CMA president Dr. David Stevens thinks politics and greed are behind the desire to fund embryonic stem-cell research, and that is why the government wants the ban lifted. He points out that some of the scientists standing up for the research are those who have conflicts of interest because they receive federal funding.
"They belong to mainly three institutions: Harvard, University of Wisconsin, and Stanford University -- all of them which have patents on embryonic stem-cell lines and royalties on any findings that people get through scientific inquiry that can be turned into a commercial thing that will go to these universities," Stevens reports. "Irving Wiessman, who's been one of the main spokesmen on this from Stanford, has made over $200 million, personally developing and selling embryonic stem-cell companies."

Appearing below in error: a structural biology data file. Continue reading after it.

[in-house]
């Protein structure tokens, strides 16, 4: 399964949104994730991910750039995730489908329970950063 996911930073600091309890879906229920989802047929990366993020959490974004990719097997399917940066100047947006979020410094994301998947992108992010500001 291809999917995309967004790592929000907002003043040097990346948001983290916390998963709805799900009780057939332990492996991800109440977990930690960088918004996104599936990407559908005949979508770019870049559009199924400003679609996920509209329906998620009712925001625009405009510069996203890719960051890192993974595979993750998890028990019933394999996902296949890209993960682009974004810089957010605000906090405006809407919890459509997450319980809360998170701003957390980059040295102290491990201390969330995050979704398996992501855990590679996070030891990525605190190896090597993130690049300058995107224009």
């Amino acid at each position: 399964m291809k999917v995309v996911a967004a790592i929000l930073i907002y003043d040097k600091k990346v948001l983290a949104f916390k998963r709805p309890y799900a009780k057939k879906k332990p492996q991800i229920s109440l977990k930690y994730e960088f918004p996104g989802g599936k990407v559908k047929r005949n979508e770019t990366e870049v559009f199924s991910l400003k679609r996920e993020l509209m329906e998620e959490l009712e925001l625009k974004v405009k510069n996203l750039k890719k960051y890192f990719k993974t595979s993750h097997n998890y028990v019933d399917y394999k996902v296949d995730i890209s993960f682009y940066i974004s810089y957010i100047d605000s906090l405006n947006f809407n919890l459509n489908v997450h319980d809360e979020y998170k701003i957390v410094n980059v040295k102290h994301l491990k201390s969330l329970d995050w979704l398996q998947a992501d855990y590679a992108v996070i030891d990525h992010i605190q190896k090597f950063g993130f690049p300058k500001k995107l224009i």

The CMA president suggests the Obama administration should put the priority on helping to cure patients.
"It's a waste of money to put federal tax dollars into embryonic stem-cell research," he contends. "It's not going to get the cures we want. We need to put our money where we can get real cures for real people real fast." Read more